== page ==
After the ‘fracas’ between Jeremy Clarkson and Top Gear producer Oisin Tymon, Clarkson’s contract with the BBC and Top Gear failed to be renewed. Soon after, Richard Hammond and James May also rejected a new contract and left the BBC as well.
Andy wilman, a co-founder of Top Gear alongside Clarkson, followed in tow, as well as script writer Richard Porter and the majority of the film crew.
Clarkson, Hammond, May, and Wilman decided to start another show focussing on not just cars, but the touring of different countries and locations.
In 2016, Season 1 of The Grand Tour was aired on the American streaming service, Amazon Prime Video. It ran for 13 episodes and came under much positive acclaim on an international scale, and it quickly became the most watched Amazon series yet, although exact viewing numbers are still unknown.
Choosing the right studio and why Amazon?
One of the hardest decisions for Clarkson, Hammond, May and Wilman to make was finding the right studio to air the new program on.
Not only did everyone want to get their hands on the brand such as ITV, Channel 4 and Netflix, but they needed the right level of support, funding, and freedom to produce a show of equal or higher quality.
Amazon was able to give the team the freedom of letting them produce what they wanted with only minor tweaks. Such as, they had to produce it in 4k. But the freedom and push of Amazon Prime Video was attractive to them, and I bet the big pay cheque also helped.
W. Chump and Sons
In order to produce a series of shows for Amazon Prime Video, Clarkson, Hammond, May, and Wilman had to produce their own production company to match Amazon’s needs as explained above. They took on the majority of the team behind the filming of Top Gear such as Richard Porter (script writer), the camera crew, editors etc.
W. Chump and Sons Production was created, alongside W. Chump and Sons Ltd for merchandise and live shows. each under the holdings company, Chump Holdings Ltd. The name was made from the letters from its owners’ names.
When the company began in 2015, each owner bought a Reliant Robin as a company car for £15,000 in total. They have reportedly done few miles in these as each car has broken down.
Also under the W. Chump and Sons company resides DRIVETRIBE, a social media site for petrol heads. Each user has the ability to start a tribe which will cover a subject or theme of their choosing, and can create their own content while inviting other people do join their tribe to either consume or produce more content.
He was the first racing driver ever used by The Grand Tour to perform power laps around the Eboladrome. Unfortunately, the American came under negative review due to his (scripted) comments about the cars and track.
It soon became evident that the public didn’t like him, resulting in him not returning for Season 2.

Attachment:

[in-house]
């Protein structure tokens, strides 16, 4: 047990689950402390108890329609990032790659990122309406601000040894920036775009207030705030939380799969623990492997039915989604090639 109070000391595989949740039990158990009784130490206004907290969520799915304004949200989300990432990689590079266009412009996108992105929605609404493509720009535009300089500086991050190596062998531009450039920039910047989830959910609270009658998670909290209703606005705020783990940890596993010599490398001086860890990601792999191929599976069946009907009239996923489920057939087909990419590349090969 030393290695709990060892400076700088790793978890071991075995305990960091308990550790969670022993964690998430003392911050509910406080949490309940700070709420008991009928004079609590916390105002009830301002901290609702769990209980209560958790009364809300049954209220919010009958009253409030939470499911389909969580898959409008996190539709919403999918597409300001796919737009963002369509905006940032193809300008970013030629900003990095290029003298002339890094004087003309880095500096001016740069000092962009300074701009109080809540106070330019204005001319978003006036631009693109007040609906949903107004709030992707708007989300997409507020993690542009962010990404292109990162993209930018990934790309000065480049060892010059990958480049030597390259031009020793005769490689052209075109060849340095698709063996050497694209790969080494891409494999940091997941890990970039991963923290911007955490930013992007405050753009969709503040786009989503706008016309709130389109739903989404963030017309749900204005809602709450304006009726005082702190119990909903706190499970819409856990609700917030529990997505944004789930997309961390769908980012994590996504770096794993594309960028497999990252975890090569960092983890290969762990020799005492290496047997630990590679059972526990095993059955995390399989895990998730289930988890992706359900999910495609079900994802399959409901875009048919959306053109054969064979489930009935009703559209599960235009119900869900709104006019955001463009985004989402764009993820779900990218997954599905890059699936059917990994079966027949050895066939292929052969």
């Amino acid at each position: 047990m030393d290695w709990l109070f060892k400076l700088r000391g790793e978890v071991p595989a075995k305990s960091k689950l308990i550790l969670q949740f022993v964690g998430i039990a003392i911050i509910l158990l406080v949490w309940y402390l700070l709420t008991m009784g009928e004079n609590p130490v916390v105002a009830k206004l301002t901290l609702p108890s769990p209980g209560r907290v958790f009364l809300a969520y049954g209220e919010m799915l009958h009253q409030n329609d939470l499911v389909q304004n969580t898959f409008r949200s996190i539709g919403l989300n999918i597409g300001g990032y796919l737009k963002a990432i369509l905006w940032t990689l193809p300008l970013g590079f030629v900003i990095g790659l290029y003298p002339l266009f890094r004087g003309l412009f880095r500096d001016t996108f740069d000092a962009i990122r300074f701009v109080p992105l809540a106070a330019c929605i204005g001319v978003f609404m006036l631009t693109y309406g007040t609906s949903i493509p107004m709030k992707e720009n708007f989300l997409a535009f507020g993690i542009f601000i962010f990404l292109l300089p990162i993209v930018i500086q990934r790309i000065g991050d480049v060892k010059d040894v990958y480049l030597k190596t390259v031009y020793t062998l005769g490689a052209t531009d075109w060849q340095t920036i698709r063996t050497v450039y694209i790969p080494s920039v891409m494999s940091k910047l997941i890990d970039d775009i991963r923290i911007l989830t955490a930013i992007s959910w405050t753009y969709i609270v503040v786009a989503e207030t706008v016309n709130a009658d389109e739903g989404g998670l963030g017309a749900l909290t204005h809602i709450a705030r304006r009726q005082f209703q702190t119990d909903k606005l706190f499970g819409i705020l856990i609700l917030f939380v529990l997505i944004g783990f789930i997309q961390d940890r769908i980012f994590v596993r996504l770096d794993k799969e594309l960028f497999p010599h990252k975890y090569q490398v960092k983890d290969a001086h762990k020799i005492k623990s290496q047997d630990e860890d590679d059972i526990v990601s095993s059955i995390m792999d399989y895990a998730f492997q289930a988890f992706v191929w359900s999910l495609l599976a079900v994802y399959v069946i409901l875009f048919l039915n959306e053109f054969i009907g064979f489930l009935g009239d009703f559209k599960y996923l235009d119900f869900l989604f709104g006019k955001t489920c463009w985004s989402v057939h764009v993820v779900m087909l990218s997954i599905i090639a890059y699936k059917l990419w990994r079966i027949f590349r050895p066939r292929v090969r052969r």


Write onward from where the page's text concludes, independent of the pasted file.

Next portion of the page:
British racing driver, Abbie Eaton, replaced the American on The Grand Tour Season 2. She, like The Stig, mostly stays quiet apart from a pre-recorded phrase before each lap like, “let’s do this”.
Strangely, her name has never been spoken on the show and is only shown in the credits.
She came under much positive review compared to the American and is rumoured to be returning for Season 3.
Upon leaving the BBC, the trio had to extremely careful about what they could do and say in a new program so as to not get sued by the BBC.
This became clear in an interview with Andy Wilman who said this:
“They got funnier and funnier. We went to Namibia to make a big film. The lawyers got out a film we had done [for Top Gear] in Botswana. The lawyers go through everything and they said, ‘There’s a scene in [Top Gear] where you’re in the middle of the Okavango and you go, “This scenery is beautiful”, so watch that you don’t do that.’”
“So we were in the desert in Namibia and we had to go, “for legal reasons, this scenery is shit’.”
These limitations have also meant that The Stig didn’t follow the trio to The Grand Tour. Instead he stayed on to the next Top Gear, although it has been rumoured that Ben Collins resigned after the leaving of Clarkson, Hammond and May.
No more Studio, Top Gear Test Track, or Timed Laps
Logically, moving away from the BBC meant the trio had to leave the studio and test track behind. As a knock on effect, this also meant that they could no longer do celebrity timed laps or even power laps. However, as you read above, the team has got past this issue.
Richard Porter from Top Gear is still a driving force behind the script of The Grand Tour. He had been with Top Gear since its reboot in 2002 and followed Clarkson, Hammond and May across to The Grand Tour.
It must be said however, that Clarkson, Hammond, May, and Wilman still have a major influence over the scrip, too.
This is the track that is now used by The Grand Tour for its timed laps by the racing drivers. It can be found at a WWII airfield in Wiltshire known as RAF Wroughton. It’s narrow, uneven, bumpy, and will put any car through its paces.
The track layout is also in the shape of the Ebola Virus, hence the name.